Wednesday, 19 December 2012

Grignan

Simon took us to a few places near St Paul.  One was the commune (town) of Grignan.  He was devastated that it no longer looked like the calender photo.   They had harvested their lavender crop since he'd last been.  


I wasn't likely to go picking armloads anyhow.  It's obviously part of their business.  Besides, I had half a dozen lavender plants in my front garden, awaiting my return.


The cemetery monuments were enormous and, as one would expect from a place so long inhabited, numerous.  In fact, there are records of the Grignan family going back to 1050, but also evidence that the hill was occupied during the Iron and Bronze ages, also by the Romans.



In the 1200's, the Grignan family lost possession of their castle and it was taken by the Adhémar family of Monteil.  




Under the Adhémars of Grignan, the castle became even more imposing.

Son and father shot.  Great views from the castle.




That name, Adhémar, came up another day, though at the time I knew nothing about them and their association with Grignan.



This row of baby cypress trees will be impressive one day.
Besides the obvious age of the town, there was an incredible amount of architecture that grabbed me.  


Like this row of impressive beech trees, I think Bill said they were.
I've spared you endless doors, lanterns, roof tiles.  


The public baths, between the cemetery and the town.


If I ever figure out how to get notecards printed with my photos, I'll be in business!  


That bird cage was v. tempting, until I remembered how full our house is already.



Some photos, however, were not meant to be. 

 

For one, I needed to keep up with the guys and not keep them hanging about too long, though Bill was shooting his own souvenirs.  



Pedestrian traffic was perfectly timed to ruin a photo.



For another, there were loads of other people around a tourist in t-shirts and shorts just doesn't improve a photo of an ancient monument / door / wall.


Before...

Sometimes I could get a photo I could crop and play with, other times I gave up after a dozen shots.  

...after.

Never mind, this is not exactly a major tragedy.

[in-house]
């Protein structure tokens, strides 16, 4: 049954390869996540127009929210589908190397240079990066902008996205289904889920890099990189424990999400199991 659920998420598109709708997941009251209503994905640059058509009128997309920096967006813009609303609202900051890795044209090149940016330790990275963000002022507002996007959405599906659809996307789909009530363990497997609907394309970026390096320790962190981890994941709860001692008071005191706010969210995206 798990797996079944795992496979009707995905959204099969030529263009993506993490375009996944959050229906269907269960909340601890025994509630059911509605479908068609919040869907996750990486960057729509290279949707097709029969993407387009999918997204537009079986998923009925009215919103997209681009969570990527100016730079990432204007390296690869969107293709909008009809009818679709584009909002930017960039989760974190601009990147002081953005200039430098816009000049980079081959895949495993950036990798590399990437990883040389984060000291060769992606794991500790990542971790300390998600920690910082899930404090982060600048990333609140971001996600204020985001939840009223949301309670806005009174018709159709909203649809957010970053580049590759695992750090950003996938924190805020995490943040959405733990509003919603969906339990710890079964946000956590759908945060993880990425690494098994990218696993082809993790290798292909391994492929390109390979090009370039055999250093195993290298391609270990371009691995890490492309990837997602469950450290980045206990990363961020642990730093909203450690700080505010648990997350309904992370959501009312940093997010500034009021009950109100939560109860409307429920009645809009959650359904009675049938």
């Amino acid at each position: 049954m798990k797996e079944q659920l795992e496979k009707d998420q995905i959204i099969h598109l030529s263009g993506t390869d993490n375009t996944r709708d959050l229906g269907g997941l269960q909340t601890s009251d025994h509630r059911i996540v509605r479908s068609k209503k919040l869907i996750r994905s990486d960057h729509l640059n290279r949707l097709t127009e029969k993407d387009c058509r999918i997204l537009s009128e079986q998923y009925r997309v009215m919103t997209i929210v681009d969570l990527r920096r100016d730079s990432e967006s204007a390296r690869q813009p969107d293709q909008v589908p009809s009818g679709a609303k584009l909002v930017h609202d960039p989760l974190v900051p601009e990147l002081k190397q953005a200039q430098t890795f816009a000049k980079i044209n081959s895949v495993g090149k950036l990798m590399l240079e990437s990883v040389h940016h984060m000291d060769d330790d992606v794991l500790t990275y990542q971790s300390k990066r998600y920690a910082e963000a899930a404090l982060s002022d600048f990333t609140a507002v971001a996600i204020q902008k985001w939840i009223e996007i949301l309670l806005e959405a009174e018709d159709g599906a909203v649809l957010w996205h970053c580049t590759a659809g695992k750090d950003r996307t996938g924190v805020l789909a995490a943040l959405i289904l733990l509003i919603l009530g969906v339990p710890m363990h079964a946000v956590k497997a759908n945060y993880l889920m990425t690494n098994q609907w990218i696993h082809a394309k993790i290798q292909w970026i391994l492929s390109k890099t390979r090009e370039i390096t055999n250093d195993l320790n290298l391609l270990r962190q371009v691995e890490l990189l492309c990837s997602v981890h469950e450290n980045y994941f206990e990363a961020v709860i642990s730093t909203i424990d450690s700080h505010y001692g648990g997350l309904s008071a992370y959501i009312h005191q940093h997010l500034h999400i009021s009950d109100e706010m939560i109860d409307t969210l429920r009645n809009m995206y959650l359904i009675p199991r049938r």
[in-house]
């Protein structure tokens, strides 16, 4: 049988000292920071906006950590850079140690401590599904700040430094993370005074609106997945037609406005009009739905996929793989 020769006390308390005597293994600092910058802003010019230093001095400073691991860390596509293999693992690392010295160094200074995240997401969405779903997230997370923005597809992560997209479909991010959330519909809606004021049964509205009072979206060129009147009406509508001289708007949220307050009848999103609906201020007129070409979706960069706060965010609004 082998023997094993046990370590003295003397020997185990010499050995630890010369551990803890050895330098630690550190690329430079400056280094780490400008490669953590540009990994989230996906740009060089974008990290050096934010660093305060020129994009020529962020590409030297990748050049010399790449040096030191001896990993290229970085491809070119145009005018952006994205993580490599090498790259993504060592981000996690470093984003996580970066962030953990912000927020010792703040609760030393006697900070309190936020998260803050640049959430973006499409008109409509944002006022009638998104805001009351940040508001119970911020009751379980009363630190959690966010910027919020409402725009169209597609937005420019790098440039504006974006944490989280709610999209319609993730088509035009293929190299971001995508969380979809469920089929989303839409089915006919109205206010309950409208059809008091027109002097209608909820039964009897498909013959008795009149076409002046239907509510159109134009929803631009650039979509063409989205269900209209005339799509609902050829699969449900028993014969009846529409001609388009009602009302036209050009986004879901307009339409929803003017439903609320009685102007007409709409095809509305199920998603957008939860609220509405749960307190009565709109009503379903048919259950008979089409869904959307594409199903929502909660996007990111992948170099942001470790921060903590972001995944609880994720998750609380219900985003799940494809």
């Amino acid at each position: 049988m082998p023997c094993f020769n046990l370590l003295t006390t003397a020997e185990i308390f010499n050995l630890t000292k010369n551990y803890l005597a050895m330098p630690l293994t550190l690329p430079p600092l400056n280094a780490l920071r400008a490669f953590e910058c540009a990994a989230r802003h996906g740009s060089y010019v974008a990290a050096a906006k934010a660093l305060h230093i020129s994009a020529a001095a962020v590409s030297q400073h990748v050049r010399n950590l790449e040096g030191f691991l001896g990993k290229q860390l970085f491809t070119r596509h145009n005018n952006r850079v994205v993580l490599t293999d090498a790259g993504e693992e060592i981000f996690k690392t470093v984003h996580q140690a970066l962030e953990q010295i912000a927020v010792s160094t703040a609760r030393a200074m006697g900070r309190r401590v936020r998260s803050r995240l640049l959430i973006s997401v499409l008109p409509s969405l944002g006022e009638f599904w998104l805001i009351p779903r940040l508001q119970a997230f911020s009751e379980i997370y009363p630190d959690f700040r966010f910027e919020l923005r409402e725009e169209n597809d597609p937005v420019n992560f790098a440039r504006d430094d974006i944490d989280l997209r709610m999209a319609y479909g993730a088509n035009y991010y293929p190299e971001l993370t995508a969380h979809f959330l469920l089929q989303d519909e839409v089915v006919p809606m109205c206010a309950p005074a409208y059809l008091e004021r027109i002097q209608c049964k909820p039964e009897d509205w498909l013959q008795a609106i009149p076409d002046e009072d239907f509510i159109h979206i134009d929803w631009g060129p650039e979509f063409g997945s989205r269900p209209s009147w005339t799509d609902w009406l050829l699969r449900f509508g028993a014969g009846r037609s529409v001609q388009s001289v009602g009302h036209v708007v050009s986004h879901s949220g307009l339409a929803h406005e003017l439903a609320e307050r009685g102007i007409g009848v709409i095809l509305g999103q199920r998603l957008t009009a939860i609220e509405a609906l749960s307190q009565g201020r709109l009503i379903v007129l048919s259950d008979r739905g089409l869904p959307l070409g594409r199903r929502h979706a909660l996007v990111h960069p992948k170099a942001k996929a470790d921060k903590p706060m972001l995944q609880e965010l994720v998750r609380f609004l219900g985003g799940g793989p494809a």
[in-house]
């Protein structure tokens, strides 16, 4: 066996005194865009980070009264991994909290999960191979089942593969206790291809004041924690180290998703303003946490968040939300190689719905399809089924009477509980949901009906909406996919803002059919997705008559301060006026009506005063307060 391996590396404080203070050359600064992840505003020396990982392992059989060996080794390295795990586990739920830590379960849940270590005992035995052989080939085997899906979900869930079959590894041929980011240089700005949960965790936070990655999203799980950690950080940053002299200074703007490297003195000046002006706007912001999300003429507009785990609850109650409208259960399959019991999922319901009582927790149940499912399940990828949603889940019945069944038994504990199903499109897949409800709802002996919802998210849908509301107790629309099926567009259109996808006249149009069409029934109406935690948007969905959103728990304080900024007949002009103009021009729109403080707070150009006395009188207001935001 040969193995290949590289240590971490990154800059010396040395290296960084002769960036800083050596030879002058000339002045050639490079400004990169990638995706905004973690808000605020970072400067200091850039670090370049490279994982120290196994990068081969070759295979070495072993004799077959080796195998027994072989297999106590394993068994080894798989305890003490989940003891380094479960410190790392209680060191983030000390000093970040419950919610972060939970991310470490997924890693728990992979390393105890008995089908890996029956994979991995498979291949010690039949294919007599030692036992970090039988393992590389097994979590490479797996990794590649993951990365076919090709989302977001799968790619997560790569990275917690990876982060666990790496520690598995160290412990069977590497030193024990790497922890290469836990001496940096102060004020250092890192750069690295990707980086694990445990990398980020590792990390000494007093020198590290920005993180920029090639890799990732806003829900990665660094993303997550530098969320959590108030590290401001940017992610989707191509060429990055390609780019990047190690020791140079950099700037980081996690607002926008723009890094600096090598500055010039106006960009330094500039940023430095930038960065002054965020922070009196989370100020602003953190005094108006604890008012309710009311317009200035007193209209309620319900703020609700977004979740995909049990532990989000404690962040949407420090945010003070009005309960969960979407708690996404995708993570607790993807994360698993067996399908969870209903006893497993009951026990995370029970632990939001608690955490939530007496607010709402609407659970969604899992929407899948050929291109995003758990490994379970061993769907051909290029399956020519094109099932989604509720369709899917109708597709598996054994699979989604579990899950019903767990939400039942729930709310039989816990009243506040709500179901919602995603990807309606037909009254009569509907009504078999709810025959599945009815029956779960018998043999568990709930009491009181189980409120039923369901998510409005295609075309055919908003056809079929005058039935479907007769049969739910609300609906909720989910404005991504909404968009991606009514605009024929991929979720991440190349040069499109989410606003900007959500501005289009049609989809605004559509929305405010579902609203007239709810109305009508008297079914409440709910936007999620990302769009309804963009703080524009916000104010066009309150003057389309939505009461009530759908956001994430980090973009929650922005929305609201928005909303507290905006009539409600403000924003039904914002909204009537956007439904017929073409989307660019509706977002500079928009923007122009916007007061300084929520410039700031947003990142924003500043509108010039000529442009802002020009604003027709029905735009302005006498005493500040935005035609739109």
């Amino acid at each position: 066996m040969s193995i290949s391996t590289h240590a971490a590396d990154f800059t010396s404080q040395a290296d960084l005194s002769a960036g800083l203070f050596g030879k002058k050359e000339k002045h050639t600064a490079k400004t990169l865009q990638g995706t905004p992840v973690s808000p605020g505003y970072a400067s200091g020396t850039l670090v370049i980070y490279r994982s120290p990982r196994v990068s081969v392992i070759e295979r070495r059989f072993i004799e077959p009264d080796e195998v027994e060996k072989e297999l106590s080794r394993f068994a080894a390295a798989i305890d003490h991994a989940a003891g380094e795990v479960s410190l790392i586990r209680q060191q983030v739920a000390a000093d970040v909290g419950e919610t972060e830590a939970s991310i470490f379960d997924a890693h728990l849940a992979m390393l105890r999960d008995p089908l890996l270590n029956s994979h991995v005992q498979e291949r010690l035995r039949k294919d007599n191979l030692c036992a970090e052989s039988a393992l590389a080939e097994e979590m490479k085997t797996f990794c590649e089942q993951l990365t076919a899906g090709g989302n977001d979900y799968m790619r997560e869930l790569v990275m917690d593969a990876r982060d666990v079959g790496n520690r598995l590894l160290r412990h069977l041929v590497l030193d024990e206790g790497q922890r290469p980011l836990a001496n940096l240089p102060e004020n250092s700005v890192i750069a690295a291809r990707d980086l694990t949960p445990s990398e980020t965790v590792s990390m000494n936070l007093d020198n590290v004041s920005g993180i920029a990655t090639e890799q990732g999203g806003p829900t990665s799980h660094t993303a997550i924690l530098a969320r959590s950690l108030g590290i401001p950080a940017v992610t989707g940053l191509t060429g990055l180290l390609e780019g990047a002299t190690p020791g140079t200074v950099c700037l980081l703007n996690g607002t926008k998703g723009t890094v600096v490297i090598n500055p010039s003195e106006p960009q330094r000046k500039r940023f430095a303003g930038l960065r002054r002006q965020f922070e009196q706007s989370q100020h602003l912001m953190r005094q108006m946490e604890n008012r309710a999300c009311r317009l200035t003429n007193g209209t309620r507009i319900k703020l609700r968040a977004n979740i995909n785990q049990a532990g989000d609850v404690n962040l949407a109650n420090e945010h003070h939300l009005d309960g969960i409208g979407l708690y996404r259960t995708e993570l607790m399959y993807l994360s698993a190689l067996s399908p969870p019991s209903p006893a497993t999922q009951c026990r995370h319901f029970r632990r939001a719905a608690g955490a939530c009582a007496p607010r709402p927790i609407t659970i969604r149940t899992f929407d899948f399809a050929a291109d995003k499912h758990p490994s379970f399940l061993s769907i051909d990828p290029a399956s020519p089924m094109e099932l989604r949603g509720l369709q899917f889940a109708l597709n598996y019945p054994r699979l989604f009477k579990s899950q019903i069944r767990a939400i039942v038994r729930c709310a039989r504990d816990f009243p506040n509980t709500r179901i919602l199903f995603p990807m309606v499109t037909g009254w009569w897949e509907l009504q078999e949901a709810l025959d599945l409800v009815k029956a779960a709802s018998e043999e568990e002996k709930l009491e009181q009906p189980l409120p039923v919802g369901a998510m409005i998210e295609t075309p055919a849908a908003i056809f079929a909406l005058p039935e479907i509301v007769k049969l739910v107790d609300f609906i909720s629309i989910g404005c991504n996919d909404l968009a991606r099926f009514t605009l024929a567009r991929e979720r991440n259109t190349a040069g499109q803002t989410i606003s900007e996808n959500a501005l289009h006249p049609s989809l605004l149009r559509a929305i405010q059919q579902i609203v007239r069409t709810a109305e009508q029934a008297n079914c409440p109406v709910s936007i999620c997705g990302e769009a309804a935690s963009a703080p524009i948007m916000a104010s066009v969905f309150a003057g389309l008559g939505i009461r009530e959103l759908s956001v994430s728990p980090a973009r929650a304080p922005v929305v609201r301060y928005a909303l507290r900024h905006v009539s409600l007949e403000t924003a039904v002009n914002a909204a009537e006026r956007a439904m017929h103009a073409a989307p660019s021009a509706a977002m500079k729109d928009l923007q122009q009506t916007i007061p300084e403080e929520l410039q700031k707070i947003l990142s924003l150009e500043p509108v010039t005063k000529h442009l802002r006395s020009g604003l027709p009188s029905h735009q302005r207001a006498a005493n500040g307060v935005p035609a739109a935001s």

Grignan seems to feel its greatest claim to fame is a woman who wasn't even a resident but only visited a few times.  Her statue is in the town square and the large red plume painted on the clock tower is reference to her.  Madame de Sévigné's daughter was married to François Adhémar de Monteil, comte de Grignan (in fact the last Count of Grignan).  

Madame de Sévigné wrote such witty, vivid letters to her daughter and to others that she is an icon of French literature.  Even I have heard of her. Perhaps one day I'll read her letters, available online here.





However, it probably isn't Madame de Sévigné I will first remember  when I think about Grignan.  For me, the public bath is an iconic vision.  



Also, somewhere we found a grafitti covered placard discussing the association in Grignan of "old stone and ancient roses", roses cultivated from the 16th century up until 1914 (the beginning of the first World War).  



Yet another example of how the 'Great War' changed life in Europe.

6 comments:

Carolyn said...

What a stunningly beautiful town! Looks like the weather is quite beautiful there too :)

Boywilli said...

http://www.mirror.co.uk/news/world-news/french-alps-shooting-cyclist-murdered-1493696

Tabitha said...

Shelly your comment was right on the money, I called my mum this morning still fretting and she said" buy what you loved most, stop putting me into an early grave!" I have been over thinking!

Beryl said...

What an interesting town. You make me want to visit. Have you ever brewed tea from your lavender buds? My daughter served it to me the last time I saw her.

Rick Stone said...

Sounds like you need a good version of Photoshop. Then you could completely remove those "nasty" tourist from your pictures. :-)
I use Photoshop on many of the pics I take out in the cemeteries before posting them to Find A Grave. Usually it is my own shadow that I'm having to remove from the pics, depending on the time of day and where the sun is when I take the pictures.

Shelley said...

Carolyn - Hearing the wild wind and rain outside now, it's almost heart-breaking to remember how perfect the weather was in France. Then again, there was that Mistral, so it does have drawbacks.

Tabitha - I love that your mom is 90 and thinks it would be an 'early grave'! She sounds like fun!

Beryl - No, I haven't but I definitely will try it. I know that lavender is an edible herb, but haven't ever seen a recipe that uses it. There's a challenge for 2013!

Rick - I doubt I'll be spending money on Photoshop, but I do enjoy using sites like picmonkey now and then.